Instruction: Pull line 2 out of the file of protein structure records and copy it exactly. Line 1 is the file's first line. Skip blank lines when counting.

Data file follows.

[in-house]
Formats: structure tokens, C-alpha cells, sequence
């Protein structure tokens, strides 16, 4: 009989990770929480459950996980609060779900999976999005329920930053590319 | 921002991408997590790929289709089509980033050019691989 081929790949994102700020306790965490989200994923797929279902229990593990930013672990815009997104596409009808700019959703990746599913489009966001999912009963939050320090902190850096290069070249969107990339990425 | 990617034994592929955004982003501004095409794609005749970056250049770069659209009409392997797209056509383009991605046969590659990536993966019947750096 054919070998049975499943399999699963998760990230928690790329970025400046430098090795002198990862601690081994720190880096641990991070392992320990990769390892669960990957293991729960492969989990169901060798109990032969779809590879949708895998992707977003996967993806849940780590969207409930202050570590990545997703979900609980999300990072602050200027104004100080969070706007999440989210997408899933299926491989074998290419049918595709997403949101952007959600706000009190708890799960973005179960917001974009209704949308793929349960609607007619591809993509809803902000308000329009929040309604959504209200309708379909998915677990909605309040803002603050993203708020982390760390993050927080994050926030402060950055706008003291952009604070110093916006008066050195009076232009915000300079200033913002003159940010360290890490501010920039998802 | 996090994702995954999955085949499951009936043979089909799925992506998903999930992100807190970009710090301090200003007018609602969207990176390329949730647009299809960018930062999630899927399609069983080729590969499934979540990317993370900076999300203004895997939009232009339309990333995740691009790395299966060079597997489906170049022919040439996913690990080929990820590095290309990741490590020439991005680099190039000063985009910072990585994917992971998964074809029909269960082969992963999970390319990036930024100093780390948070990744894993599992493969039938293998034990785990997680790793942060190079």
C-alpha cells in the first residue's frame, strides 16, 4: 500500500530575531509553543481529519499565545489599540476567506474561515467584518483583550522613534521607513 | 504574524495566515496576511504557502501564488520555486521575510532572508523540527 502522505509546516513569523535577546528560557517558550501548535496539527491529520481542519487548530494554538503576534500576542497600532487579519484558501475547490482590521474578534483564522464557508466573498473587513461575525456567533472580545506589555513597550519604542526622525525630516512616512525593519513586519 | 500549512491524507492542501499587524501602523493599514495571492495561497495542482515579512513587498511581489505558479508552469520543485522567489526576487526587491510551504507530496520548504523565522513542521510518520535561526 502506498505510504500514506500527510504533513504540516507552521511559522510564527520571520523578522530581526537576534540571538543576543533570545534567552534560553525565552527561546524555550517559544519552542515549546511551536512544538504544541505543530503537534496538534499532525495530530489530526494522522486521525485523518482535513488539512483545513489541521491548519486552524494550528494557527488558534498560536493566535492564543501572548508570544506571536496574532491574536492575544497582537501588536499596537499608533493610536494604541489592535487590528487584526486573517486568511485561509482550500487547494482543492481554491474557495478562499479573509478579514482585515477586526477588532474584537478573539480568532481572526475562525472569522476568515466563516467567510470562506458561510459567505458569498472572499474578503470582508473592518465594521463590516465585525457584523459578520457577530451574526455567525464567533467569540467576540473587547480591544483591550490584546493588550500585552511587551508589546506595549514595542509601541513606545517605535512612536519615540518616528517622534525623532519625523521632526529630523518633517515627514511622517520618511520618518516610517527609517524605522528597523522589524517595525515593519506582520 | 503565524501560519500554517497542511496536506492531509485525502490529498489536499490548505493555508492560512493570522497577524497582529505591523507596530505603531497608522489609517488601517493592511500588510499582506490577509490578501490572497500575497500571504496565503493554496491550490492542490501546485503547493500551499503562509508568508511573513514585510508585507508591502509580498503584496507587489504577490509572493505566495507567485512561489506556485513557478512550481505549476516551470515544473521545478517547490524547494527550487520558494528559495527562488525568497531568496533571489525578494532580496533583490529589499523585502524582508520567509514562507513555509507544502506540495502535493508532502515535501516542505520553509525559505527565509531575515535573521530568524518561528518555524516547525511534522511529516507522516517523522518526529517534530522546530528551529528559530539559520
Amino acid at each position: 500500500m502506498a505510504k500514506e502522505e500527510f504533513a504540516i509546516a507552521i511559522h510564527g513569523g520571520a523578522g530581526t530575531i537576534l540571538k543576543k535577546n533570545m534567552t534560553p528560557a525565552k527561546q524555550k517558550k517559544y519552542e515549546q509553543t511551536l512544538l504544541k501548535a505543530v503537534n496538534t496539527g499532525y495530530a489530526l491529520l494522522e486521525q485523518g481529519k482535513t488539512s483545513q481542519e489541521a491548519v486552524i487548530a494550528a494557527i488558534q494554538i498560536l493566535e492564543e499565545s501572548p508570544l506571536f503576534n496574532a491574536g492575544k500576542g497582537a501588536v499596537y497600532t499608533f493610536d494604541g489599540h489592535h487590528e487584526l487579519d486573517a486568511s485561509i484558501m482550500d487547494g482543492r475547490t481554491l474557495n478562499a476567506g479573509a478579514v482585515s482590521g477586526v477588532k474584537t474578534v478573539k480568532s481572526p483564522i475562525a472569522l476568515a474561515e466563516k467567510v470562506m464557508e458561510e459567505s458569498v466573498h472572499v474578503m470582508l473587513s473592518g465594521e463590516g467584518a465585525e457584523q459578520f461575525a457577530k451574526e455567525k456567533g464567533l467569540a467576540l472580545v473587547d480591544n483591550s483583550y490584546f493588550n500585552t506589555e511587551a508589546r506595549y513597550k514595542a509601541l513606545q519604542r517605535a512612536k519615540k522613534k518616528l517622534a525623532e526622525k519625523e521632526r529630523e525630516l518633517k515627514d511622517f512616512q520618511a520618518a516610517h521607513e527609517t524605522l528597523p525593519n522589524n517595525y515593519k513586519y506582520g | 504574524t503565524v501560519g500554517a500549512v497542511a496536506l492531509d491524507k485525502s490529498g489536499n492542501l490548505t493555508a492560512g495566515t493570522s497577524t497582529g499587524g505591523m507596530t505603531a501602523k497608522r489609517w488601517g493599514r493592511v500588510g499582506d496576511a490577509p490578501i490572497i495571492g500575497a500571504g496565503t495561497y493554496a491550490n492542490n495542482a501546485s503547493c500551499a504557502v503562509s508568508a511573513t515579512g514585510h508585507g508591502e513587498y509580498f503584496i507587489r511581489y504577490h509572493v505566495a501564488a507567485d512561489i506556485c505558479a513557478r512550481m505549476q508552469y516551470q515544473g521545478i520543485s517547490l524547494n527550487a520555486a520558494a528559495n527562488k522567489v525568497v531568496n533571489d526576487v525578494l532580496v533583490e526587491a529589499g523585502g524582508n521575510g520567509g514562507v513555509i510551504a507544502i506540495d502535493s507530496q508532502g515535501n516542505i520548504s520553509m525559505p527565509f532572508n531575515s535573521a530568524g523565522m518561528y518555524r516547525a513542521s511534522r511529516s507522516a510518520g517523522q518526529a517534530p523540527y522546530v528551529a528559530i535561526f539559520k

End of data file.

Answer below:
Formats: structure tokens, C-alpha cells, sequence